Earlier I published my review of Air China’s first class, and in the report I noted how the pilots never turned off the seatbelt sign. Instead they just left it on the entire flight, and when there was actually turbulence they’d simply “flick” the button again, and the crew would advise everyone to be seated.
As I said at the time, this doesn’t seem like a policy that does much to promote actual safety. Of course it’s always a good idea to keep your seatbelt fastened while seated (as pilots almost always announce at the beginning of the flight), regardless of whether or not the sign is on. However, while turbulence can happen at any time and often isn’t anticipated, always keeping the seatbelt sign on doesn’t do much to help passengers get a sense of the risk of turbulence.
All of that brings me to a story from a few days ago, which I guess might explain why some airlines like to be overly cautious with the seatbelt sign.
The story dates back to August 11, 2016, when JetBlue 429 from Boston to Sacramento hit severe turbulence that caused it to have to divert to Rapid City, South Dakota. The incident sent 24 passengers and three crew members to a hospital.
Now there are two lawsuits against JetBlue for the incident, the most recent of which was filed this past Wednesday. It alleges that the crew “disregarded the threat of a major thunderstorm.” Per The Sacramento Bee:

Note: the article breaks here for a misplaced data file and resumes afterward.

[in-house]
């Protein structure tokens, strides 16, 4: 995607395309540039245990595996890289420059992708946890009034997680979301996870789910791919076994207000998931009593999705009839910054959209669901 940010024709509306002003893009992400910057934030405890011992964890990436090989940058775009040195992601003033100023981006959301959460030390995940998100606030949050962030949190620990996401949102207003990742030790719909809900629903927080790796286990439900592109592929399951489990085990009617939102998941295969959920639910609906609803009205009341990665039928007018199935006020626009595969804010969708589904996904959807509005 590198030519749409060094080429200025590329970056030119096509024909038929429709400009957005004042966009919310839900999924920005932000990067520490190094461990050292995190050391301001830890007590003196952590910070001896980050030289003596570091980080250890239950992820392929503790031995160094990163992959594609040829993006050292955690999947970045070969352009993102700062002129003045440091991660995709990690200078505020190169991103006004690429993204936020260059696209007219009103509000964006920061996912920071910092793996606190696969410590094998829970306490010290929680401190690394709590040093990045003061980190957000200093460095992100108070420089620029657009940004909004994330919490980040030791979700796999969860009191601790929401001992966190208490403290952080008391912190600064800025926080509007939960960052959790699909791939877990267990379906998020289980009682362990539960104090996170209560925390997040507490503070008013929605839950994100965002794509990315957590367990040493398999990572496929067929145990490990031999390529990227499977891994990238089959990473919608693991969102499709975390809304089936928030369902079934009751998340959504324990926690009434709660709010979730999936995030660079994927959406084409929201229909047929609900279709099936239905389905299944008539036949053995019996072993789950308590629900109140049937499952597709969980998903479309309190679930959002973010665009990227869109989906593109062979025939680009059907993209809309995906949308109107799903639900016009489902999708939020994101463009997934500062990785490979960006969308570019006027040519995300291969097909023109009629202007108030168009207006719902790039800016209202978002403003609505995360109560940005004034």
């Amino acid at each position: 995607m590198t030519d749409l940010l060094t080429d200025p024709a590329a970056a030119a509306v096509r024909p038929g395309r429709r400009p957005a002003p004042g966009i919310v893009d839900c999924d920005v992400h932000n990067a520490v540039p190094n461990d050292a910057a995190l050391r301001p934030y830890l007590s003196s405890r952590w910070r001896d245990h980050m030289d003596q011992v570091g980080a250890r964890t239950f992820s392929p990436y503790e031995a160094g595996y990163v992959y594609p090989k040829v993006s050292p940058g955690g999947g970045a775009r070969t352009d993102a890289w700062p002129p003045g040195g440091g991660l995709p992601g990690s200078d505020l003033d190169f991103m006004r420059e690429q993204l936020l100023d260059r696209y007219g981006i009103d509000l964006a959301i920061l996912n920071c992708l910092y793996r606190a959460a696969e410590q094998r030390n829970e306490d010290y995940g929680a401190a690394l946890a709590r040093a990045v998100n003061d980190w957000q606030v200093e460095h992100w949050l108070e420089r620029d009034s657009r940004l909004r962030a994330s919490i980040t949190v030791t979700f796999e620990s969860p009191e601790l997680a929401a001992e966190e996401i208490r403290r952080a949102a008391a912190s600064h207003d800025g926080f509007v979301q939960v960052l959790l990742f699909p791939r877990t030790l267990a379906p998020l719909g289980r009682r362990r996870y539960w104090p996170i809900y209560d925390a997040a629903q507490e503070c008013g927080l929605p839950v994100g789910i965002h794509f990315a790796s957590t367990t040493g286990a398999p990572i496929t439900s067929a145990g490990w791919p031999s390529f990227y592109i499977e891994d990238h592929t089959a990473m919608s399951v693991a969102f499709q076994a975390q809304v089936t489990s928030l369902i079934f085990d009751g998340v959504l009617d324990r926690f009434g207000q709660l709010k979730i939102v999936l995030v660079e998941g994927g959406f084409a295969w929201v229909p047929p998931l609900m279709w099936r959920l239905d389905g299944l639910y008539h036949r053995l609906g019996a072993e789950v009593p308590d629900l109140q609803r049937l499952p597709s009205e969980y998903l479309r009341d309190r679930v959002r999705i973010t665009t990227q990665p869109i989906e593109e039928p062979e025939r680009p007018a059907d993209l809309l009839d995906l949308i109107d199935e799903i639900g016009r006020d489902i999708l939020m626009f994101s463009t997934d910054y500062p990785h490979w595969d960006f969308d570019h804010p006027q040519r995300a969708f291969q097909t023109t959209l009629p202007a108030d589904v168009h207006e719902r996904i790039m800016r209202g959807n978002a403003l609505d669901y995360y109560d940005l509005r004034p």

“JetBlue then flew Flight 429 directly into that thunderstorm,” the lawsuit claims. “During this time, JetBlue chose not to advise its Flight 429 passengers to stay seated with seatbelts fastened.
“As a consequence, the thunderstorm’s sudden and severe turbulence threw passengers repeatedly about the cabin and into the ceiling. Many passengers and crew were unrestrained.”
Michelle Hill was one of those, the lawsuit says. Hill was returning from the restroom and had sat down but not yet strapped on her seat belt when the plane hit turbulence and “she flew up and hit her head on the ceiling,” the lawsuit says.
Ariel Pollack had her seatbelt on and was sleeping at the time, but when the turbulence hit “she flew out of her seat and slammed back down with a great force.”
“Only after the aircraft had flown into the severe weather did flight attendants announce to the passengers to be seated and fasten seat belts,” the lawsuit says.
JetBlue counters this by arguing that they were adhering to FAA safety guidelines and that the “alleged injuries” were caused by “the comparative fault of the plaintiffs,” which is an interesting defense. According to the NTSB, the flight encountered turbulence while maneuvering to avoid convective weather.
This is of course an unfortunate situation, though I also feel bad for JetBlue here. No matter how much effort goes into avoiding it, severe turbulence will happen occasionally. It’s rare, but it happens. I appreciate those pilots who turn the seatbelt sign off for a good amount of the flight, to make it easier to move about the cabin.
So I guess if going forward if we see more airlines take an Air China approach to the seatbelt sign, we know why…
What do you make of this situation? To what extent should airlines be held responsible for flying through turbulence, and/or not using the seatbelt sign?
(Tip of the hat to View from the Wing)